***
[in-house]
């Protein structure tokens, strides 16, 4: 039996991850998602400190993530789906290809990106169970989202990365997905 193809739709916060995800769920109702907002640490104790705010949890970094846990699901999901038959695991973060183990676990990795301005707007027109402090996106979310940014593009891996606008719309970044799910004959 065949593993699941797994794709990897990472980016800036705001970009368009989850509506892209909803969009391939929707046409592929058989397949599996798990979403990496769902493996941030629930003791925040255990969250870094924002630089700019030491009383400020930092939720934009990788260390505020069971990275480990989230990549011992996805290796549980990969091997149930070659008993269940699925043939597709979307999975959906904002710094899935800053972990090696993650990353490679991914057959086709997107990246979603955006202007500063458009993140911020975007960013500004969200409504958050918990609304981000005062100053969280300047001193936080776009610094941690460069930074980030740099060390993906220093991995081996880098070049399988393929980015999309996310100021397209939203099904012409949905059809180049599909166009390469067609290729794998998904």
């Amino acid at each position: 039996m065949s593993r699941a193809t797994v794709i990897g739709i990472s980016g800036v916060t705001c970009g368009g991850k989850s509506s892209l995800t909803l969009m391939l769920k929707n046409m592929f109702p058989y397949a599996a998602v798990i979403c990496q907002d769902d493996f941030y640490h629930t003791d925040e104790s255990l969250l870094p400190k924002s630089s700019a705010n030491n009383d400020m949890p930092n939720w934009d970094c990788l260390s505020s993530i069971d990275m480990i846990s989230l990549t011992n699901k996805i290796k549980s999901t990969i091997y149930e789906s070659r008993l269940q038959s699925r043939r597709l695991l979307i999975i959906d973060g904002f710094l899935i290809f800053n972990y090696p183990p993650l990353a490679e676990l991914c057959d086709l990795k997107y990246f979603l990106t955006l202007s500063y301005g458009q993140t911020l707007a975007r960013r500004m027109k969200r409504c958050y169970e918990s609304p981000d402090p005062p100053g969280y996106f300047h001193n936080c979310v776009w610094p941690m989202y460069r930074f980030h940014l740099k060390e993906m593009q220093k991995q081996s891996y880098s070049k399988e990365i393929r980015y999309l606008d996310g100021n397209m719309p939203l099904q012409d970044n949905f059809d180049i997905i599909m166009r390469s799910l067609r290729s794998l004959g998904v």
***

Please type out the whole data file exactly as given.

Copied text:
[in-house]
């Protein structure tokens, strides 16, 4: 039996991850998602400190993530789906290809990106169970989202990365997905 193809739709916060995800769920109702907002640490104790705010949890970094846990699901999901038959695991973060183990676990990795301005707007027109402090996106979310940014593009891996606008719309970044799910004959 065949593993699941797994794709990897990472980016800036705001970009368009989850509506892209909803969009391939929707046409592929058989397949599996798990979403990496769902493996941030629930003791925040255990969250870094924002630089700019030491009383400020930092939720934009990788260390505020069971990275480990989230990549011992996805290796549980990969091997149930070659008993269940699925043939597709979307999975959906904002710094899935800053972990090696993650990353490679991914057959086709997107990246979603955006202007500063458009993140911020975007960013500004969200409504958050918990609304981000005062100053969280300047001193936080776009610094941690460069930074980030740099060390993906220093991995081996880098070049399988393929980015999309996310100021397209939203099904012409949905059809180049599909166009390469067609290729794998998904």
């Amino acid at each position: 039996m065949s593993r699941a193809t797994v794709i990897g739709i990472s980016g800036v916060t705001c970009g368009g991850k989850s509506s892209l995800t909803l969009m391939l769920k929707n046409m592929f109702p058989y397949a599996a998602v798990i979403c990496q907002d769902d493996f941030y640490h629930t003791d925040e104790s255990l969250l870094p400190k924002s630089s700019a705010n030491n009383d400020m949890p930092n939720w934009d970094c990788l260390s505020s993530i069971d990275m480990i846990s989230l990549t011992n699901k996805i290796k549980s999901t990969i091997y149930e789906s070659r008993l269940q038959s699925r043939r597709l695991l979307i999975i959906d973060g904002f710094l899935i290809f800053n972990y090696p183990p993650l990353a490679e676990l991914c057959d086709l990795k997107y990246f979603l990106t955006l202007s500063y301005g458009q993140t911020l707007a975007r960013r500004m027109k969200r409504c958050y169970e918990s609304p981000d402090p005062p100053g969280y996106f300047h001193n936080c979310v776009w610094p941690m989202y460069r930074f980030h940014l740099k060390e993906m593009q220093k991995q081996s891996y880098s070049k399988e990365i393929r980015y999309l606008d996310g100021n397209m719309p939203l099904q012409d970044n949905f059809d180049i997905i599909m166009r390469s799910l067609r290729s794998l004959g998904v």